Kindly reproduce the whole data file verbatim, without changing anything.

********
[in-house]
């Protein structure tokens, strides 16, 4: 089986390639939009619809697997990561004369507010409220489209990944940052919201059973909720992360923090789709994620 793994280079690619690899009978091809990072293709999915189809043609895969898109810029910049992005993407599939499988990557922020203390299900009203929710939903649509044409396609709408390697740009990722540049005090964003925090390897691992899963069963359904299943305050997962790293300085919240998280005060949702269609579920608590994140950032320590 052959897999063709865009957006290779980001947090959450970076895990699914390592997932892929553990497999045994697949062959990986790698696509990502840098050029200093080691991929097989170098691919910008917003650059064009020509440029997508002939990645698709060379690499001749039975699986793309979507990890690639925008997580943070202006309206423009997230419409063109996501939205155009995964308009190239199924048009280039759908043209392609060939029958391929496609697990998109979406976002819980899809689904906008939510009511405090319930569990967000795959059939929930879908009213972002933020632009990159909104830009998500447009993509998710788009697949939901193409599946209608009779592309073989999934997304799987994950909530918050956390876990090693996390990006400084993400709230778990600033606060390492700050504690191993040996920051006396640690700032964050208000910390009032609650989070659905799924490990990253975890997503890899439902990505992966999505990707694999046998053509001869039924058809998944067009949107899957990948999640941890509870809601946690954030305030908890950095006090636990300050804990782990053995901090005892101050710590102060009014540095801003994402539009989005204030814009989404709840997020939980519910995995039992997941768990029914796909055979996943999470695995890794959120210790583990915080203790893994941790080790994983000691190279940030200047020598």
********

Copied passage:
[in-house]
């Protein structure tokens, strides 16, 4: 089986390639939009619809697997990561004369507010409220489209990944940052919201059973909720992360923090789709994620 793994280079690619690899009978091809990072293709999915189809043609895969898109810029910049992005993407599939499988990557922020203390299900009203929710939903649509044409396609709408390697740009990722540049005090964003925090390897691992899963069963359904299943305050997962790293300085919240998280005060949702269609579920608590994140950032320590 052959897999063709865009957006290779980001947090959450970076895990699914390592997932892929553990497999045994697949062959990986790698696509990502840098050029200093080691991929097989170098691919910008917003650059064009020509440029997508002939990645698709060379690499001749039975699986793309979507990890690639925008997580943070202006309206423009997230419409063109996501939205155009995964308009190239199924048009280039759908043209392609060939029958391929496609697990998109979406976002819980899809689904906008939510009511405090319930569990967000795959059939929930879908009213972002933020632009990159909104830009998500447009993509998710788009697949939901193409599946209608009779592309073989999934997304799987994950909530918050956390876990090693996390990006400084993400709230778990600033606060390492700050504690191993040996920051006396640690700032964050208000910390009032609650989070659905799924490990990253975890997503890899439902990505992966999505990707694999046998053509001869039924058809998944067009949107899957990948999640941890509870809601946690954030305030908890950095006090636990300050804990782990053995901090005892101050710590102060009014540095801003994402539009989005204030814009989404709840997020939980519910995995039992997941768990029914796909055979996943999470695995890794959120210790583990915080203790893994941790080790994983000691190279940030200047020598």